Senators back DTV funding for public TV

Jul 9, 2001  •  Post A Comment

Four powerful senators plan to quietly amend a supplemental budget bill with language that provides public broadcasters with tens of millions of dollars in long-sought-after funding to aid their transition to digital.
The lawmakers, who have tried to keep the amendment under wraps to avoid arousing opposition, plan to slip it into the bill on Monday or Tuesday when it’s considered on the Senate floor.
The money couldn’t come at a more dire time for public television: Industry officials recently acknowledged that most of the nation’s public TV stations will miss the government’s May 2003 deadline for converting to digital because of a lack of funds. They’ve asked the Federal Communications Commission to relax the deadline.
Meanwhile, for the past 31/2 years, Congress has rebuffed the bulk of the industry’s requests for DTV funding, providing only a trickle of money.
Sen. Ted Stevens, R-Alaska, Senate Commerce Committee Chairman Ernest Hollings, D-S.C., Sen. Conrad Burns, R-Mont., and Senate Majority Leader Tom Daschle, D-S.D., are leading the charge to aid public broadcasters.
The language would provide the Corporation for Public Broadcasting with about $40 million in DTV funding over two years to be farmed out to noncommercial stations.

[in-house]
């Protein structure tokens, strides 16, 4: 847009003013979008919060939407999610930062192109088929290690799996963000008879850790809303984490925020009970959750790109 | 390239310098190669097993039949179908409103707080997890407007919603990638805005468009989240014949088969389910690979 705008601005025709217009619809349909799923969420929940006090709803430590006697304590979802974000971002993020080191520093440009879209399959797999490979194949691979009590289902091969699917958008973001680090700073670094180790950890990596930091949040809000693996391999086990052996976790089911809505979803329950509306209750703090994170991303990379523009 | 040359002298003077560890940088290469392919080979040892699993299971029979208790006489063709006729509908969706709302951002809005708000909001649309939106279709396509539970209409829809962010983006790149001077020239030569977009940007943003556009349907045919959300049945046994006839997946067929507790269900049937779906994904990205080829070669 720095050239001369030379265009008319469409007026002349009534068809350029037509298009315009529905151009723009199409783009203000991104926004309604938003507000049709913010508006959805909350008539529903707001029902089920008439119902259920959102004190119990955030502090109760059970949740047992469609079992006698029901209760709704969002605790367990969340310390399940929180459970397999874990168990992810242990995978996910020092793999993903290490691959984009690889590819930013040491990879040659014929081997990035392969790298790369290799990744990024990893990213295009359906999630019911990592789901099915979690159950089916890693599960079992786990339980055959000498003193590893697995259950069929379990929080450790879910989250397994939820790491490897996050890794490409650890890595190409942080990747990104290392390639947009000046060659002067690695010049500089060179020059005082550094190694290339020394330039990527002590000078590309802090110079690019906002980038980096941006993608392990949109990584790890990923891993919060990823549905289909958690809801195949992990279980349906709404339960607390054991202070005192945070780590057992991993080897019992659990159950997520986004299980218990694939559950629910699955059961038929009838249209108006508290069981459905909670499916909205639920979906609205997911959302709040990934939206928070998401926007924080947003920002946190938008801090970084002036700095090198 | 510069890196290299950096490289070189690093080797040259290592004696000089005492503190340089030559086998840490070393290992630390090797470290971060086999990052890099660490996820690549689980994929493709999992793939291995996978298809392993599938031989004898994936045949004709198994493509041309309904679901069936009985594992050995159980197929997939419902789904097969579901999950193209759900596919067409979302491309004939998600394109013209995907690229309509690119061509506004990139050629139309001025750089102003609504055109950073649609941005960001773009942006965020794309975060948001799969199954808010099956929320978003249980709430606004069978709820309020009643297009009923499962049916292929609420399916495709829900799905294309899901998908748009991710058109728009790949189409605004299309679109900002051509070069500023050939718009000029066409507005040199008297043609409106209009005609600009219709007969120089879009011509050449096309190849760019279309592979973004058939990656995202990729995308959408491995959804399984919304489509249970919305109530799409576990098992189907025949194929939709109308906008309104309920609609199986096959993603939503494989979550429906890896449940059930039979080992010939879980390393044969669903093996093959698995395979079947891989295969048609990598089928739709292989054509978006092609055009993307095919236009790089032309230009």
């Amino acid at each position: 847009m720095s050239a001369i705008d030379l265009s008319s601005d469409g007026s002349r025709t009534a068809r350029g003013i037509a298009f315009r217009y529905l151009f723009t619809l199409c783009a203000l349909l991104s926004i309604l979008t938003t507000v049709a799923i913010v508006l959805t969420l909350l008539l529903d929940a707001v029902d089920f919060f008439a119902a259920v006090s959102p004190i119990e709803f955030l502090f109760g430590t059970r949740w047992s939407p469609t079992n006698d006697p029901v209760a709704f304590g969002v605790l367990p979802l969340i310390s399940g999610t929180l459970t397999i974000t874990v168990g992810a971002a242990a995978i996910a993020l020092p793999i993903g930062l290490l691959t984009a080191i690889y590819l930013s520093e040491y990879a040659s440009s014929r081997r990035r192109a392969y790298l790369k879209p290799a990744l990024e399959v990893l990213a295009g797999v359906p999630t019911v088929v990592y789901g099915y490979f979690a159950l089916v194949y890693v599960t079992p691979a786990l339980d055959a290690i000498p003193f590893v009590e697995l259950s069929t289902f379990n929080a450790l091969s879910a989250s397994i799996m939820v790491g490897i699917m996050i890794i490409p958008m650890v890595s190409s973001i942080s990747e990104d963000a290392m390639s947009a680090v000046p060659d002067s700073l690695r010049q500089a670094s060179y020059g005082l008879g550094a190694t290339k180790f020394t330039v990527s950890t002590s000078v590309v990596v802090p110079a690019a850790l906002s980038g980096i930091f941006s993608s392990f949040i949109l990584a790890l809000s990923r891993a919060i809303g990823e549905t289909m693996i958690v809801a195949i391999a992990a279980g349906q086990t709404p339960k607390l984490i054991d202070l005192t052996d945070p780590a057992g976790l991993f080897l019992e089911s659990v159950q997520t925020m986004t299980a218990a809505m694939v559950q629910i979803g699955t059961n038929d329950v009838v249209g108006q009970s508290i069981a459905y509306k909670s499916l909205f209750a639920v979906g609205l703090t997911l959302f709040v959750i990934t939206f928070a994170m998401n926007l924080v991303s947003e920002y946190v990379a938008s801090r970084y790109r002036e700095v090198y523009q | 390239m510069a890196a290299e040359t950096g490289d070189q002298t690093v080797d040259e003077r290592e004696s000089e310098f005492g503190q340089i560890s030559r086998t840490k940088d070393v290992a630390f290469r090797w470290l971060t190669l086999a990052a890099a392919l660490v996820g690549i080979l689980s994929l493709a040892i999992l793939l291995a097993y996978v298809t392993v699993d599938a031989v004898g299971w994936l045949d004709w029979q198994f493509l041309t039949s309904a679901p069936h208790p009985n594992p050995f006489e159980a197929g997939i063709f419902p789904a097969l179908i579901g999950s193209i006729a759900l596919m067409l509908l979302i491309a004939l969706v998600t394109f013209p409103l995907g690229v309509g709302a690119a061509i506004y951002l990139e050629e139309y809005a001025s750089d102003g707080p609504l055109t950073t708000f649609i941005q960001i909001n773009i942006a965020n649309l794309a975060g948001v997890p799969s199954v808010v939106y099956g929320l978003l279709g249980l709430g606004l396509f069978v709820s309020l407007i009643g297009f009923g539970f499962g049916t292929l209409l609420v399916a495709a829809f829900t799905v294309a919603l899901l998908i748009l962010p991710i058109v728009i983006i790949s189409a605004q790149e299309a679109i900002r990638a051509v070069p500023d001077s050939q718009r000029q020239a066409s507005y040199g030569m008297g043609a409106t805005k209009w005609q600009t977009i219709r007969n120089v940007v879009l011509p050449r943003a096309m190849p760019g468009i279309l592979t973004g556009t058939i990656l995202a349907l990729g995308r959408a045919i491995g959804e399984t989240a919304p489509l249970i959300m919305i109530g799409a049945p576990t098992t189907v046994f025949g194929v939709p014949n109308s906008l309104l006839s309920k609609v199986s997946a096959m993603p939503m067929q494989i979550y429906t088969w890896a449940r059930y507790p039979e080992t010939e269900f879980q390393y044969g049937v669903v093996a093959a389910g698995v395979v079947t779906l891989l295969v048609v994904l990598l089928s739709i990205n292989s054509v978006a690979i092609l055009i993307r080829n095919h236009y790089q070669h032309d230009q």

But there could be trouble ahead for public broadcasters even if the proposal is included in the Senate measure.
For starters, House Energy & Commerce Committee Chairman Rep. Billy Tauzin, R-La., would have to approve the funding scheme because he has jurisdiction over a counterpart budget bill that already passed the House without the authorization.
He’s generally supportive of public TV and radio but has also withheld funding when the industry has been mired in scandal.
“It’s too early to comment. There’s a lot of give and take during House and Senate negotiations,” Tauzin spokesman Ken Johnson said, adding, “I’m not going to tip our hand on our strategy.”
Even with Mr. Tauzin’s approval, there could be a showdown over the provisions when the bills are eventually melded into one by a House-Senate conference. When language is in one chamber’s bill but not the other’s, it is sometimes targeted by lawmakers for removal at that time.
The senators’ proposal would authorize $20 million in DTV funding for fiscal year 2001. Congress has already appropriated the money, but the authorization would release the funds to the industry.
Meanwhile, Congress also would authorize an unspecified figure for the same purpose in fiscal 2002, possibly settling on $20 million again because the Bush administration has asked Congress to appropriate that amount.
The proposed funding falls far short of the $699 million over five years the industry has been seeking from the government. Nevertheless, it is welcome news to public broadcasters.
“We see it as a down payment that has a lot of political payoff if we can get it done,” said John Lawson, president and CEO of America’s Public Television Stations, the industry’s lobbying arm. He said it could spur lawmakers to provide additional funding to the industry.
Public stations have raised about $600 million at the state and local levels for a transition they expect to cost $1.8 billion.